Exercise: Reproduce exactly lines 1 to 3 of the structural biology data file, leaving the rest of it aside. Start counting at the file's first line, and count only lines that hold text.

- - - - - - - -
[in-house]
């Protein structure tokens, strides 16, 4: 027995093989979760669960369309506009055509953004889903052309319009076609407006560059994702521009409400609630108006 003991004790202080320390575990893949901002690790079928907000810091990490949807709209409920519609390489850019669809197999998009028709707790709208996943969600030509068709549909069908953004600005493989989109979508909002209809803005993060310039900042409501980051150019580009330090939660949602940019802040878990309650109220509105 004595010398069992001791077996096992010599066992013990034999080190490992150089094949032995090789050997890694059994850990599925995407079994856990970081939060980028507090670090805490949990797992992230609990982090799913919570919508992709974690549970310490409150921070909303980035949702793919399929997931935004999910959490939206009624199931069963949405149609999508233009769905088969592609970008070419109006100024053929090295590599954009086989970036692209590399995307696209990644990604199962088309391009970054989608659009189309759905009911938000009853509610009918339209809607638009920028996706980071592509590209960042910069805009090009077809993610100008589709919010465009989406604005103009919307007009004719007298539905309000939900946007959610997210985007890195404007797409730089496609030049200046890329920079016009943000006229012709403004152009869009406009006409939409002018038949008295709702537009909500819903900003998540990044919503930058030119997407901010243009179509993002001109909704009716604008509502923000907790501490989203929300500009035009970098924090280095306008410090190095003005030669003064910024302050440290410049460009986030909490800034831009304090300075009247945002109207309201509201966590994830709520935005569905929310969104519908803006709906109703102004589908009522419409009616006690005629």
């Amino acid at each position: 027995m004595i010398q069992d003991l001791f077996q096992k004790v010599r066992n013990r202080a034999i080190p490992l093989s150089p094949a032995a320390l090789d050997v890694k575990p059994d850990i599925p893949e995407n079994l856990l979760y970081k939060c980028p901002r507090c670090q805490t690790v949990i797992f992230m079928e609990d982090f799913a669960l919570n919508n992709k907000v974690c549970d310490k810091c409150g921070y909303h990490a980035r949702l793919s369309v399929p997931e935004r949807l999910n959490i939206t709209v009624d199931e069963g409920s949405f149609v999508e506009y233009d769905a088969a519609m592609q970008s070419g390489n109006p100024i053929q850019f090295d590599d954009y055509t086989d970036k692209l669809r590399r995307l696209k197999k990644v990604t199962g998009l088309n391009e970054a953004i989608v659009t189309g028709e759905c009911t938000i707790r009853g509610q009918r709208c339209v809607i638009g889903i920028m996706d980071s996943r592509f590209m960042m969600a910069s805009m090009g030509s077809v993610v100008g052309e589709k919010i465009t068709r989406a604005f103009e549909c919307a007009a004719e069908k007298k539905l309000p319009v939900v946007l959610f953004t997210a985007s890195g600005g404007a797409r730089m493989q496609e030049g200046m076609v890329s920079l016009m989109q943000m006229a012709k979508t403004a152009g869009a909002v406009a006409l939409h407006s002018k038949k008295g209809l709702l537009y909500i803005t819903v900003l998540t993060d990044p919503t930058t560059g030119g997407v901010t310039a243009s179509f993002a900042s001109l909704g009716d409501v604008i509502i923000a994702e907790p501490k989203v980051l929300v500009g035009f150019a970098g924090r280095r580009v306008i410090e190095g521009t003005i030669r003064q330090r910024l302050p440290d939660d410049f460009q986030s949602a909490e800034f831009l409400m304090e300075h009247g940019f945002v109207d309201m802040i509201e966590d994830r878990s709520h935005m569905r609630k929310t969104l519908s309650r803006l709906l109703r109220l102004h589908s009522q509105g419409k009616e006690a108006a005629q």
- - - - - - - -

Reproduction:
[in-house]
């Protein structure tokens, strides 16, 4: 027995093989979760669960369309506009055509953004889903052309319009076609407006560059994702521009409400609630108006 003991004790202080320390575990893949901002690790079928907000810091990490949807709209409920519609390489850019669809197999998009028709707790709208996943969600030509068709549909069908953004600005493989989109979508909002209809803005993060310039900042409501980051150019580009330090939660949602940019802040878990309650109220509105 004595010398069992001791077996096992010599066992013990034999080190490992150089094949032995090789050997890694059994850990599925995407079994856990970081939060980028507090670090805490949990797992992230609990982090799913919570919508992709974690549970310490409150921070909303980035949702793919399929997931935004999910959490939206009624199931069963949405149609999508233009769905088969592609970008070419109006100024053929090295590599954009086989970036692209590399995307696209990644990604199962088309391009970054989608659009189309759905009911938000009853509610009918339209809607638009920028996706980071592509590209960042910069805009090009077809993610100008589709919010465009989406604005103009919307007009004719007298539905309000939900946007959610997210985007890195404007797409730089496609030049200046890329920079016009943000006229012709403004152009869009406009006409939409002018038949008295709702537009909500819903900003998540990044919503930058030119997407901010243009179509993002001109909704009716604008509502923000907790501490989203929300500009035009970098924090280095306008410090190095003005030669003064910024302050440290410049460009986030909490800034831009304090300075009247945002109207309201509201966590994830709520935005569905929310969104519908803006709906109703102004589908009522419409009616006690005629």
């Amino acid at each position: 027995m004595i010398q069992d003991l001791f077996q096992k004790v010599r066992n013990r202080a034999i080190p490992l093989s150089p094949a032995a320390l090789d050997v890694k575990p059994d850990i599925p893949e995407n079994l856990l979760y970081k939060c980028p901002r507090c670090q805490t690790v949990i797992f992230m079928e609990d982090f799913a669960l919570n919508n992709k907000v974690c549970d310490k810091c409150g921070y909303h990490a980035r949702l793919s369309v399929p997931e935004r949807l999910n959490i939206t709209v009624d199931e069963g409920s949405f149609v999508e506009y233009d769905a088969a519609m592609q970008s070419g390489n109006p100024i053929q850019f090295d590599d954009y055509t086989d970036k692209l669809r590399r995307l696209k197999k990644v990604t199962g998009l088309n391009e970054a953004i989608v659009t189309g028709e759905c009911t938000i707790r009853g509610q009918r709208c339209v809607i638009g889903i920028m996706d980071s996943r592509f590209m960042m969600a910069s805009m090009g030509s077809v993610v100008g052309e589709k919010i465009t068709r989406a604005f103009e549909c919307a007009a004719e069908k007298k539905l309000p319009v939900v946007l959610f953004t997210a985007s890195g600005g404007a797409r730089m493989q496609e030049g200046m076609v890329s920079l016009m989109q943000m006229a012709k979508t403004a152009g869009a909002v406009a006409l939409h407006s002018k038949k008295g209809l709702l537009y909500i803005t819903v900003l998540t993060d990044p919503t930058t560059g030119g997407v901010t310039a243009s179509f993002a900042s001109l909704g009716d409501v604008i509502i923000a994702e907790p501490k989203v980051l929300v500009g035009f150019a970098g924090r280095r580009v306008i410090e190095g521009t003005i030669r003064q330090r910024l302050p440290d939660d410049f460009q986030s949602a909490e800034f831009l409400m304090e300075h009247g940019f945002v109207d309201m802040i509201e966590d994830r878990s709520h935005m569905r609630k929310t969104l519908s309650r803006l709906l109703r109220l102004h589908s009522q509105g419409k009616e006690a108006a005629q």